By Divaldo Franco
There are persons who reject the idea of reincarnation simply because they do not like it, declaring that their present existence has been quite enough for them, and that they have no wish to recommence a similar one.
Of such persons we would merely inquire whether they suppose that God has consulted their wishes and opinions in regulating the universe ? Either the law of reincarnation exists, or it does not exist.
If it exists, no matter how displeasing it may be to them, they will be compelled to submit to it; for God will not ask their permission to enforce it. It is as though a sick man should say, "I have suffered enough today; I do not chose to suffer-to-morrow."
No matter what may be his unwillingness to suffer, he will nevertheless be obliged to go on suffering, not only on the morrow, but day after day, until he is cured. In like manner, if it be their destiny to live again corporeally, they will thus live again, they will be reincarnated. In vain will they rebel against necessity, like a child refusing to go to school, or a condemned criminal refusing to go to prison. They will be compelled to submit to their fate, no matter how unwilling they may be to do so. Such objections are too puerile to deserve a more serious examination. Let us say, however, for the consolation of those who urge them, that the Spiritist doctrine of reincarnation is by no means so terrible as they imagine it to be; that the conditions of their next existence depend on them-selves, and will be happy or unhappy according to the deeds done by them in this present life; and that they may even, by their action in this life, raise themselves above the danger of falling again into the mire of expiation.
We take it for granted that those whom we are addressing believe in some sort of future after death, and that they do not look forward either to annihilation or to a drowning of their soul in a universal whole, without individuality, like so many drops of rain in the ocean; which comes to much the same thing. But, if you believe in a future state of existence, you probably do not suppose that it will be the same for all; for, in that case, where would be the utility of doing right ? Why should men place any restraint upon themselves? Why should they not satisfy all their passions, all their desires, even at the expense of the rest of the world, if the result is t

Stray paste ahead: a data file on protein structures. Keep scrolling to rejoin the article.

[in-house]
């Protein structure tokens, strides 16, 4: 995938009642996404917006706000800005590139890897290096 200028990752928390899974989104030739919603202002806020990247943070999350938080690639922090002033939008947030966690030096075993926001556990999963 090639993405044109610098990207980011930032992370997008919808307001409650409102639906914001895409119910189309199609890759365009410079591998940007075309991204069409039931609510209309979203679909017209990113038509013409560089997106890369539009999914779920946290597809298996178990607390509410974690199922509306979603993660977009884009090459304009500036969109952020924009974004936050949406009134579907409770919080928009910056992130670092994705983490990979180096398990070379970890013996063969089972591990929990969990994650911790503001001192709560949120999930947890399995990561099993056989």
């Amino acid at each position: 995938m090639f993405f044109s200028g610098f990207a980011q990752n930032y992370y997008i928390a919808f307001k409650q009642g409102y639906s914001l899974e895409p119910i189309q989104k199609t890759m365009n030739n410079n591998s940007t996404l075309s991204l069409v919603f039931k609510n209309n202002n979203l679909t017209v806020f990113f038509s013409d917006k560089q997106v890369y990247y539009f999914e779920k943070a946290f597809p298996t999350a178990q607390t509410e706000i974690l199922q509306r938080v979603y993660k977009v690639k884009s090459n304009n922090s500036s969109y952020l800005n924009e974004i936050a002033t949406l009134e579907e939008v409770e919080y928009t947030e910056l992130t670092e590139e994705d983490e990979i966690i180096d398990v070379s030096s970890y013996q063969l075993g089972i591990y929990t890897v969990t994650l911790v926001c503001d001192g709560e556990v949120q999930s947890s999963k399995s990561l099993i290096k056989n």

By Divaldo Franco
o be the same in all cases ? On the contrary, you no doubt believe that our future will be more or less happy according to what we have done in our present life; and you have doubtless the desire to be as happy as possible in the future to which you look forward, since
it will be for all eternity! Do you, perchance, consider yourself to be one of the most excellent of those who have ever existed upon the earth, and therefore entitled to supreme felicity ? No.
You admit, then, that there are some who are better than you, and who have consequently a right to a higher place, although you do not deserve to be classed among the reprobate. Place yourself, then, in thought, for a moment, in the medium condition which, according to your own admission, will properly be yours, and suppose that some one comes to you and says, "You suffer; you are not so happy as you might be; and meanwhile you see others in the enjoyment of unmixed happiness.
Would you like to exchange your position for theirs?"
"Undoubtedly, I should," you reply; "what must I do to bring about such a result?"
"Something very simple; you have only to begin again what you have done badly, and try to do it better."
Would you hesitate to accept the offer, even at the cost of several existences of trial ?
Let us take another illustration, still more prosaic. Suppose that someone comes to a man who, though not in a state of absolute destitution, has to endure many privations through the smallness of his means, and says to him, "Here is an immense fortune, of which you may have the enjoyment, on condition that you work hard during one minute." The laziest of men, in response to such an offer, would say, without hesitation, "I am ready to work for one minute, for two minutes, for an hour, for
a whole day if necessary!
What is a day's labour in comparison with the certainty of ease and plenty for all the rest of my life?"
But what is the duration of a corporeal life in comparison with eternity? Less than a minute; less than a moment.
Dear reader! You should read and study The Spiritst Book.
Extract from THE SPIRITS’ BOOK, by Allan Kardec, the Codifier of Spiritism.
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